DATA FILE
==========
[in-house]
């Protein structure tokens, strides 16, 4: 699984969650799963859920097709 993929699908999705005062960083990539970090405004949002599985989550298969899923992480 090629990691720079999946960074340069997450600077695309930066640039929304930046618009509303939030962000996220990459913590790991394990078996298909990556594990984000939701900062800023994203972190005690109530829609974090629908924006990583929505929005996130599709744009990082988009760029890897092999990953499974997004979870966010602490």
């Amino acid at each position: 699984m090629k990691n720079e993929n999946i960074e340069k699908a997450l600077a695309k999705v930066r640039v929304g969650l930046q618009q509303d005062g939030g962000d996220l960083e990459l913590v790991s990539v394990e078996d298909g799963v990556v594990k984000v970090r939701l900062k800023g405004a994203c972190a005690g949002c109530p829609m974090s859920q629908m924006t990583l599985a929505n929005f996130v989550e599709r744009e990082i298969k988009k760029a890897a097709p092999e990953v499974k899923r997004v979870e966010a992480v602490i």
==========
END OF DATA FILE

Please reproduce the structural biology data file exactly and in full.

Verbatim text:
[in-house]
């Protein structure tokens, strides 16, 4: 699984969650799963859920097709 993929699908999705005062960083990539970090405004949002599985989550298969899923992480 090629990691720079999946960074340069997450600077695309930066640039929304930046618009509303939030962000996220990459913590790991394990078996298909990556594990984000939701900062800023994203972190005690109530829609974090629908924006990583929505929005996130599709744009990082988009760029890897092999990953499974997004979870966010602490």
């Amino acid at each position: 699984m090629k990691n720079e993929n999946i960074e340069k699908a997450l600077a695309k999705v930066r640039v929304g969650l930046q618009q509303d005062g939030g962000d996220l960083e990459l913590v790991s990539v394990e078996d298909g799963v990556v594990k984000v970090r939701l900062k800023g405004a994203c972190a005690g949002c109530p829609m974090s859920q629908m924006t990583l599985a929505n929005f996130v989550e599709r744009e990082i298969k988009k760029a890897a097709p092999e990953v499974k899923r997004v979870e966010a992480v602490i």